Local boat owners like Tom Clark aren’t rolling the dice on Hurricane Sandy.
The Rehoboth resident’s 52-foot powerboat was one of dozens pulled from the water at Brewer Cove Haven Marina on Friday. Mr. Clark said he didn’t want to take any chances on Hurricane Sandy, which is slated to spend the weekend rumbling toward the mid-Atlantic seaboard.
Ms. Clark also said he normally leaves his boat in through the end of November and while his family won’t be able to take a traditional Thanksgiving Day cruise, the revised schedule does have one advantage.
“I’ve actually got some projects to start around the house,” he said.
“I’ll get going on them a little bit earlier.”
Cove Haven General Manager J. Michael Keyworth has seen a number of storms in his 25 years at the marina. It’s a tenure that has provided him and his staff with plenty of experience hauling boats on a tight timeline. Mr. Keyworth has previously delivered seminars on hurricane preparedness before the American Boat Builders and Repairers Association and said the marina’s average staff member has been around for more than 14 years.
Mr. Keyworth said that although Thursday was a relatively quiet day at the marina, Friday was a different story. He estimated about 50 boats were hauled out of that water that day alone, about five times the typical load for this time of year. Mr. Keyworth said the marina plans to operate with extended hours Saturday and Sunday to keep up with hauling requests despite typically being closed on the weekend.
“If you had been here last week you would say it’s pretty empty,” Mr. Keyworth said.
“But it’s filling up fast.”
The workload this weekend is expected to be heavy not only because of Sandy but because the marina is also trying to accommodate several previous agreements with boat owners who are storing their vessels at the site this winter. That means some of the boats pulled this weekend will actually have to be put back in the water and re-hauled at a later date so crews can properly winterize each vessel.
Mr. Keyworth said a lot of people ask him whether he thinks it’s a good idea to pull their boat. His answer? A motion to his 44-foot boat sitting on stands near the marina’s entrance.
Mr. Keyworth said the marina subscribes to a private weather service that is predicting Sandy will bring about sustained winds of more than 50 knots for 48 hours. Not only does that put a lot of pressure on dock lines, it’s the reason numerous masts were piled at the marina, off their boats.
Despite the long weekend hours, however, Mr. Keyworth said his crew has a good-time. Former assistant manager Dave Smith even came back to help out. He retired in January after 39 years at the marina but spent the day Friday operating a 150-ton crane.
“There’s a great spirit and a sense of camradarie and team play,” Mr. Keyworth said.
“We’re all pulling for the same thing to happen.”
Meanwhile, on Barton Avenue, Stanley’s Boat Yard also found itself in the midst of a busy pre-storm schedule. Ted Terhune is an office manager at Stanley’s and he said the phone started ringing at 8 a.m. Thursday. By that night, Stanley’s had hauled about 20 boats out of the water. By the end of the day Friday, another 30 were expected to be pulled with as many as 10 more slated for Saturday.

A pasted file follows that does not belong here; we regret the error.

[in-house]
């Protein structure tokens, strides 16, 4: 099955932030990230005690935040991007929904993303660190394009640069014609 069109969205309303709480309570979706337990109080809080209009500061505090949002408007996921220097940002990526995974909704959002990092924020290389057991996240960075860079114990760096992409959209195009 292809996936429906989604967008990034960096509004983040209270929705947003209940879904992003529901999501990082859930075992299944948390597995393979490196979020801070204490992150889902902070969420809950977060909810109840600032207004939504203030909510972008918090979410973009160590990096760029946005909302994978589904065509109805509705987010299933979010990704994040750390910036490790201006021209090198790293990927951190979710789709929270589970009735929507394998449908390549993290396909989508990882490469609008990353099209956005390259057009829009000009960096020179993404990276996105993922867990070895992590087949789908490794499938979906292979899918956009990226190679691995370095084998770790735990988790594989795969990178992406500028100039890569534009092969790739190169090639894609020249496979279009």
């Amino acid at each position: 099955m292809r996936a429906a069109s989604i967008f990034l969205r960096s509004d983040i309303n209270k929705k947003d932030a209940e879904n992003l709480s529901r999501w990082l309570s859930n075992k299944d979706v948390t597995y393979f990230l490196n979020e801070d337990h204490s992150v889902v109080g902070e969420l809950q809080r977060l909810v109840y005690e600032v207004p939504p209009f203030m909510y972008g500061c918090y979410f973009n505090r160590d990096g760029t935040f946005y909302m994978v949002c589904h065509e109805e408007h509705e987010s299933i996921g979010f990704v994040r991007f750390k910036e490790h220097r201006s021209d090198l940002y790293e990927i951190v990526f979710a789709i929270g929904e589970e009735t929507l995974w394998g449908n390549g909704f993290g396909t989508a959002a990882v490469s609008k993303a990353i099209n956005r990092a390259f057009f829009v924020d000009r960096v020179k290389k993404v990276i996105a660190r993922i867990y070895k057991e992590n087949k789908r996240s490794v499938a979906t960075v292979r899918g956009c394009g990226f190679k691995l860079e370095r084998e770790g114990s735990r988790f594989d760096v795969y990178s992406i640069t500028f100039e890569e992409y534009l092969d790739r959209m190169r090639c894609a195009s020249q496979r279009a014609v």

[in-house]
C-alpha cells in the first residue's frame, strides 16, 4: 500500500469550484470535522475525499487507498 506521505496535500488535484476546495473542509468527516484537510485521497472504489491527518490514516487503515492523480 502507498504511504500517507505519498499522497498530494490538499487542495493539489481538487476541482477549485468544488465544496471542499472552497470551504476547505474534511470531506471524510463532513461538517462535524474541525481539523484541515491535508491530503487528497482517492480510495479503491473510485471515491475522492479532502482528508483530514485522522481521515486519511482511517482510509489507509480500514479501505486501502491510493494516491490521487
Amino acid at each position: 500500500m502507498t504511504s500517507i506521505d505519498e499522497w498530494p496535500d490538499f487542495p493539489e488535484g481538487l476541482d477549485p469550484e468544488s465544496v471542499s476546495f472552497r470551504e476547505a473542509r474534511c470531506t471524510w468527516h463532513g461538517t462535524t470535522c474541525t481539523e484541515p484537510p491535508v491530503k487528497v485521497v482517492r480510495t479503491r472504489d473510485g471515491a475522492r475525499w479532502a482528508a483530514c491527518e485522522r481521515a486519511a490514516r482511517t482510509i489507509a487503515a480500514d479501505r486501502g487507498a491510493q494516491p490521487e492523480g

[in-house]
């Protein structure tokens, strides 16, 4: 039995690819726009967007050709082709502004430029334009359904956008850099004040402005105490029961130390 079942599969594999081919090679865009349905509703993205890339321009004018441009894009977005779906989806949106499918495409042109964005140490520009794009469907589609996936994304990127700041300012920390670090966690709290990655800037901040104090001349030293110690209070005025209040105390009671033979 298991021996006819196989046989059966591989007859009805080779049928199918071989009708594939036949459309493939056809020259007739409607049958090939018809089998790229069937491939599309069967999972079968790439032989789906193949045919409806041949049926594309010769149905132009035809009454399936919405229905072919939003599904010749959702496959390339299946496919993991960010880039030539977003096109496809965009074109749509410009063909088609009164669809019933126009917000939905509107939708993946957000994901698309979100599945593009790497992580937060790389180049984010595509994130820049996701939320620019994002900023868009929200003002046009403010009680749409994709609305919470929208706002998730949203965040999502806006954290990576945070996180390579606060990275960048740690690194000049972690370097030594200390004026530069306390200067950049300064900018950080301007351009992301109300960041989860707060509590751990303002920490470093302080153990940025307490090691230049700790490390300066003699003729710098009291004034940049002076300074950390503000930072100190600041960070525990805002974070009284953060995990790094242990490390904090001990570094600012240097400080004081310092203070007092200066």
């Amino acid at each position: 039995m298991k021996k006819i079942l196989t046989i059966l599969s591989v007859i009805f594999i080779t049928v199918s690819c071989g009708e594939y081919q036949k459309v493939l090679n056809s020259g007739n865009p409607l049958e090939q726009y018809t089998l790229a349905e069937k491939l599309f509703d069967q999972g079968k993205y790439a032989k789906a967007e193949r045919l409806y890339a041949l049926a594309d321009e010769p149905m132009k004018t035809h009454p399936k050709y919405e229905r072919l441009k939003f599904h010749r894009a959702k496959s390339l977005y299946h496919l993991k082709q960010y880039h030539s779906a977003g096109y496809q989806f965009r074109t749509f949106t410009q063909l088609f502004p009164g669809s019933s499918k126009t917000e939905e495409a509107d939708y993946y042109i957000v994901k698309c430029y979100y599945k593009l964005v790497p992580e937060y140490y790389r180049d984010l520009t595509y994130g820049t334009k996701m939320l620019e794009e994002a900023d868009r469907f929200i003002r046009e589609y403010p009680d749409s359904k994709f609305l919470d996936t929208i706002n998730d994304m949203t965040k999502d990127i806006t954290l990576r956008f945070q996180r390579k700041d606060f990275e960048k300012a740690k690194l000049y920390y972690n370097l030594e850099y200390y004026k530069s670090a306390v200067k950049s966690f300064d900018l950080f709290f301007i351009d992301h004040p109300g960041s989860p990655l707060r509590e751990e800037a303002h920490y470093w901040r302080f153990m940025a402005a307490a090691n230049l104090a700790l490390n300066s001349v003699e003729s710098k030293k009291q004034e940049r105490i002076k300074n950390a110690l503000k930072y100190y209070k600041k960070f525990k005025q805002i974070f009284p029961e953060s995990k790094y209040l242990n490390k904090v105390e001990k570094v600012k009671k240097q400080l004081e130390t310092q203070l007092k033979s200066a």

That’s a far cry from the half dozen boats normally pulled in a single day this time of year.
Mr. Terhune said the fall tends to be a busy hauling season anyway though the threat of rough seas next week has crammed a few weeks worth of work into one long weekend.
Overall, Mr. Terhune said boat removal was running as smooth as possible. He said boat owners have expressed a mix of excitement and apprehension though the pending storm does come with one significant difference from last year’s brush with Tropical Storm Irene – It’s timing.
While Irene hit in late August, Sandy’s timing at the end of October means there are a lot less boats in the water and accordingly, a lot less owners worried about the weather.
Local residents don’t appear to be taking the storm too lightly either. DPW Superintendent Joe Piccerelli said six palettes of sand bags were put out free to residents, almost all of which were gone by late Friday afternoon. Mr. Piccerelli said more bags might be available Monday, depending on the storm’s forecast.
Mr. Piccerelli also said DPW crews were busy Thursday and Friday getting the town ready for possible effects from Sandy. Chainsaws have new blades, Mr. Piccerelli said, trucks are fueled up, catch basins have been cleaned out and drainage lines have been cleared.
Mr. Piccerelli said a conference call was scheduled with National Grid officials for late Friday afternoon and Friday morning, Town Manager Peter DeAngelis held a meeting with all local department heads and school officials to prepare.
One popular spot in town for preparations is ACE Hardware, on County Road. There, owner George Tamer said generators went quickly though a new shipment is due in Monday. Mr. Tamer said other popular items have included tropical storm staples such as batteries, flash lights, candles, storage containers, tarps and tape.
Mr. Tamer also said the storm has been a popular topic of conversation.
“It is the subject of the day,” he said.
Mr. Tamer said customers stopping in had a mix of emotions though generally there seemed to be less anxiety than prior storms.
And while the storm isn’t scheduled for any type of impact until early next week, Mr. Tamer said he is already thinking of the aftermath including customers looking for pumps and mops.
Here are a few links to help with storm preparation:
Hurricane preparation guidelines from the Rhode Island Emergency Management Agency:
Hurricane/storm preparation kit: http://www.riema.ri.gov/preparedness/preparenow/index.php
Interactive tracking map from The Weather Channel: